The thing I find most remarkable about this is that many of the largest security gains have been happening in tough mixed Sunni – Shiite areas. Of course these areas have been prioritized but I thought efforts to stabalize these areas would move a lot slower. This tells me that the animosity between Sunnis and Shiites may not be quite as deep as many feared. Much of the current sectarian conflict in Iraq has been manufactured by extremist political factions and outside backers. Both sides fear each others extremists but there is a question of how deep the hatred is at street level once the various militias and armed groups are taken out of the picture.

  • Gringo says:

    @ Solo
    I don’t think the animosity between Shiite and Sunni is as pronounced as what’s been reported on the MSM.
    After all, they have been living in the same area for over 1000 years. Sunnis and Shiites intermarry. Before 2003, Baghdad had many “mixed” neighborhoods.

  • Neo says:

    I wish to clarify something so I don’t give the wrong impression. I do not by any means discount the current animosity between Shiites and Sunnis and how that fuels part of the current conflict. It should be point out however, that both extremists and outside players have spent a great deal of effort creating the current atmosphere of fear and animosity. I do acknowledge conditions were ripe to take advantage of Shiite – Sunni animosity and turn it into open warfare. It is an open question though, as to what depth this animosity is felt within the Iraqi community. There are quite a few signs that many Iraqis think the current sectarian animosity within Iraq is contrived to some degree.
    Some political observers would have you believe that Shiite – Sunni animosity is so dominant that they are an irresistible social driving force within Iraq that any attempt at reconciliation impossible. Such a belief seems to take extremist Al Qaeda and Hezbollah views as De facto positions held within the Iraqi community. I might also point out that this view of things serves the political contention that reconciliation within Iraq is impossible and our current efforts at remedying the situation are misguided and futile. Failing to acknowledge good news such as contained in these reports is every bit as much of a weakness as failing to acknowledge problems. Suffice to say, the situation in Iraq is stubborn and complex enough to support all sorts of views on any likelihood of success. Of course I’m assuming there’s still room somewhere for honest debate on the subject.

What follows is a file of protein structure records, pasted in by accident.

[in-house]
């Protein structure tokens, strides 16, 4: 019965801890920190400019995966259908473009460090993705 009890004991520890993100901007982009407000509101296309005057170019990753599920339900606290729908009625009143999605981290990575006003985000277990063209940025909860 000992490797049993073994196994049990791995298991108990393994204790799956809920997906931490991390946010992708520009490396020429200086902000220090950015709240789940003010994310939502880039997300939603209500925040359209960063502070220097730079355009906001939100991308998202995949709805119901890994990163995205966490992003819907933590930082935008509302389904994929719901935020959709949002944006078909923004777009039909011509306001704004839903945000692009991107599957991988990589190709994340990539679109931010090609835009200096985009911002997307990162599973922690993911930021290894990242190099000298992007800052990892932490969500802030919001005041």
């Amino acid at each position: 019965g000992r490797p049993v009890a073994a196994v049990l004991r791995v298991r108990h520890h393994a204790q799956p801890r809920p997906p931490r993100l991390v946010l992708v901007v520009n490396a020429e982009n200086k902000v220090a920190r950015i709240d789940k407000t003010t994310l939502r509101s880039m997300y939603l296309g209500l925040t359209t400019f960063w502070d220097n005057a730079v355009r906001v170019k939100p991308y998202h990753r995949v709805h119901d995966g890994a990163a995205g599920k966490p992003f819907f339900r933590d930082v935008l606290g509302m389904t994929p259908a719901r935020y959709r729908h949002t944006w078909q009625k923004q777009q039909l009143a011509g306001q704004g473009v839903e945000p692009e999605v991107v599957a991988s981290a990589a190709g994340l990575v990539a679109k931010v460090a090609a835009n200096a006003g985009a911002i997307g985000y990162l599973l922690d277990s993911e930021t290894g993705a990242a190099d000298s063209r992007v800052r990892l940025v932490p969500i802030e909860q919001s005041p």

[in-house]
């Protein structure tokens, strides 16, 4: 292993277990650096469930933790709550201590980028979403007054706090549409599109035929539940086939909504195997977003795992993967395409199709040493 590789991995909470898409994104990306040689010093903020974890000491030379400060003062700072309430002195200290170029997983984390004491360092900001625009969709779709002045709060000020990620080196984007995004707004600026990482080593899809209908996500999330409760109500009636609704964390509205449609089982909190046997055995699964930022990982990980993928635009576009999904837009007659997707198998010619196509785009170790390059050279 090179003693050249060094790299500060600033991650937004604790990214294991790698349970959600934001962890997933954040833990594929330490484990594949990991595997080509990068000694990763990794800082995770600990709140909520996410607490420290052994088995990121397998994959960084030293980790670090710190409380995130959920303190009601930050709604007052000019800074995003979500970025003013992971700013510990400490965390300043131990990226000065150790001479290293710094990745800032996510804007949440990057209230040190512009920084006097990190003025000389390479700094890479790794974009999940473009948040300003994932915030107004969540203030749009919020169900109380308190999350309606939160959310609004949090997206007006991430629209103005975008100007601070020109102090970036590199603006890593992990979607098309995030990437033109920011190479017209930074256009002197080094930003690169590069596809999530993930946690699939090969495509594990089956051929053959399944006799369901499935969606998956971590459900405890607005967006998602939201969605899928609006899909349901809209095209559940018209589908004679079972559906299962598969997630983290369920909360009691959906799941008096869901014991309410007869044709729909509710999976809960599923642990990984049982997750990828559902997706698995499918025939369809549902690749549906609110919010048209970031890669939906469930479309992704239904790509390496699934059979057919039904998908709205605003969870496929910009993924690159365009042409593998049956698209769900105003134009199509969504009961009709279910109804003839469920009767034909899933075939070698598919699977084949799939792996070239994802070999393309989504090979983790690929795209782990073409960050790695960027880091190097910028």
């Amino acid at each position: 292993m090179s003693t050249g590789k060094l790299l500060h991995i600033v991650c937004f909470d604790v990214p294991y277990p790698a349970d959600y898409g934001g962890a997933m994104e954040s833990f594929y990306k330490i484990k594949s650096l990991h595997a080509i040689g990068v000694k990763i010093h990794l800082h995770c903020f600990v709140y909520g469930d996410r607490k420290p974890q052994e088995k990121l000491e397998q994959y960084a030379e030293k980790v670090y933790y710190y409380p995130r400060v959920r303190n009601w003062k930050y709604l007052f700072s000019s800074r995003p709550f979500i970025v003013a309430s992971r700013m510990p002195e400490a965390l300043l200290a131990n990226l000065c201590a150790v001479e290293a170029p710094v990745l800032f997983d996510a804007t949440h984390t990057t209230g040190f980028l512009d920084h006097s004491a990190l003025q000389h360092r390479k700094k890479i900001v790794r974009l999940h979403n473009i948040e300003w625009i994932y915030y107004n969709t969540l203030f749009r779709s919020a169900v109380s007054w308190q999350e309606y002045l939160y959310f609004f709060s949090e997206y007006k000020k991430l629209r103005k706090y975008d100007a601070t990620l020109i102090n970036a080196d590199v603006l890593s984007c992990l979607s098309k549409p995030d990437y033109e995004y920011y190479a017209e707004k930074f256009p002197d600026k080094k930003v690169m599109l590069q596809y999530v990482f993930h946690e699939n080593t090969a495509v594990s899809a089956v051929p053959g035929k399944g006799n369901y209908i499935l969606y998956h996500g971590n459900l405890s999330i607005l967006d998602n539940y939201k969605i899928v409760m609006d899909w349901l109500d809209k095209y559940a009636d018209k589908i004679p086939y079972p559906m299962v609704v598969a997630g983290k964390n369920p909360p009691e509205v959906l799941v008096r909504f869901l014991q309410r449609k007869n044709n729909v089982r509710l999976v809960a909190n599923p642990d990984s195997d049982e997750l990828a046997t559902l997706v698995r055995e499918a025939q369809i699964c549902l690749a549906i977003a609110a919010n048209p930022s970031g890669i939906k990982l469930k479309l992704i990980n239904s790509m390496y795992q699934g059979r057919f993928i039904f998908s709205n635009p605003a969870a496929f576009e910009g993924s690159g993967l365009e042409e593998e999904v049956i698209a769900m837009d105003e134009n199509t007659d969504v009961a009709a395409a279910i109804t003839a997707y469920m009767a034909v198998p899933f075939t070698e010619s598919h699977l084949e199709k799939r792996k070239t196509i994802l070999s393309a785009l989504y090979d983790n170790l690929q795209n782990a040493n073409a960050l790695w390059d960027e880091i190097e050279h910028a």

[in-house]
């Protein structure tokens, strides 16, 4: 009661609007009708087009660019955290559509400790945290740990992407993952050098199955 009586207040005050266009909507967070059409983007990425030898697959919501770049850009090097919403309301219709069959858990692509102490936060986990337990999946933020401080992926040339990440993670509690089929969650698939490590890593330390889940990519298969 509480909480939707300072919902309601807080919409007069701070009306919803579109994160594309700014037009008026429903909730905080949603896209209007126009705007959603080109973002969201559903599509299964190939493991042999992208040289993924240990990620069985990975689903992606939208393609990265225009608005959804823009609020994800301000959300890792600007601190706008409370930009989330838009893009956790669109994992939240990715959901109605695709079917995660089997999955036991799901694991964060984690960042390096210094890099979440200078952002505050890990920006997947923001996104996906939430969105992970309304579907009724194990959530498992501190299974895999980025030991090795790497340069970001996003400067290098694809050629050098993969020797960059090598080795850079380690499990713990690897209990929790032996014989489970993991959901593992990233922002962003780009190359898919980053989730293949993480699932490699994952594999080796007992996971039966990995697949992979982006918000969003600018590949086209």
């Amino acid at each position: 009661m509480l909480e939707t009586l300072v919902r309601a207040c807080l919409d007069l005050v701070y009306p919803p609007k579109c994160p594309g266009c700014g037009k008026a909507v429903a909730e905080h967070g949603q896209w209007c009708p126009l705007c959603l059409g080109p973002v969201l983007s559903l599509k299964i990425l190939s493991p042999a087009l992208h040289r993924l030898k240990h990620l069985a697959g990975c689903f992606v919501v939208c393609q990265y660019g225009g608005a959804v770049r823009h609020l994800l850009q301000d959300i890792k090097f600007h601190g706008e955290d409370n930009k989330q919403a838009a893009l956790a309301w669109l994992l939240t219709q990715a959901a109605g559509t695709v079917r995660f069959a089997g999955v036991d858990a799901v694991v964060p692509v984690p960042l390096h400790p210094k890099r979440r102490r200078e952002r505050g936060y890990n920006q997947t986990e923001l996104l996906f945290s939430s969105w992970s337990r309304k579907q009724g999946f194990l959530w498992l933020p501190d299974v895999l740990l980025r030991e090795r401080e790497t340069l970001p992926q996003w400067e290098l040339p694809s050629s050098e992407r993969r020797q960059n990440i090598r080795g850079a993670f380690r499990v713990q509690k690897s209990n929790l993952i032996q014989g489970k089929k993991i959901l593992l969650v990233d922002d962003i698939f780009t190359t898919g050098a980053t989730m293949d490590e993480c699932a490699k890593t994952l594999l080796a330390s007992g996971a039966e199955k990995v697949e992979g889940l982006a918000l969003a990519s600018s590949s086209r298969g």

• Winger says:

    I remember a story early on in the war about insurgent groups southwest of Bagdad. They came to the Sunni farmer and told him he needed to get rid of the Shiites he had working for him or they would return and take care of it themselves. He stated that they were good workers and good people and he did not want to get rid of them but was forced to do so by the insurgent groups who wanted no Shiites in that area. That lends credence to the idea that the general population does not harbor deep seated hatred but that the guys with guns that control the area do. Perhaps many of those gun toters are having to keep their heads low at this point if they are not dead already.
    The next generation of leaders in the area will show us the true nature of the Shia/Sunni divide. Hopefully, changing political climate and coalition military success will have some favorable impact on their decision making process. We need to keep the hammer on these guys.

  • Turner Bond says:

    When President Bush first spoke about Iraq he was way ahead of the press as he spoke of the Sunni, Kurds and Shia. Eventually, the press caught up and used these words as well, but in the beginning it seemed almost as though they overplayed the differences. In truth, however, their is a historical divide that will be tough to overcome in times when these groups are tempted to start nursing old wounds.
    There were whole nieghborhoods of Shia run out during the Iran/Iraq war. People with Persian or Iranian heritage going back two generations were sometimes suspect. Whole blocks were cleared out in a few weeks. Some left overnight. Some successful business people lost there fortunes. This was more pronounced in Baghdad than elsewhere. Saddam wrote letters of dispensation to keep in the file of some of those in the Presidential circles, but it was tense for them.
    Sunni and Shia have done better together in Iraq than some other places, but the history before now was not always smooth. When Iraq was a British protectorate the British found their dealings with the Shia to be confusing and frustrating, so they came to rely on the Sunni to rule over the Shia and manage the country. This is probably exactly what they didn’t want to do at first since the Ottomans did it before them. Needless to say this history of the Sunni as overlord leaves a certain distrust that will be hard to overlook without a strong injection of hope and the spiritual gift of forgiveness.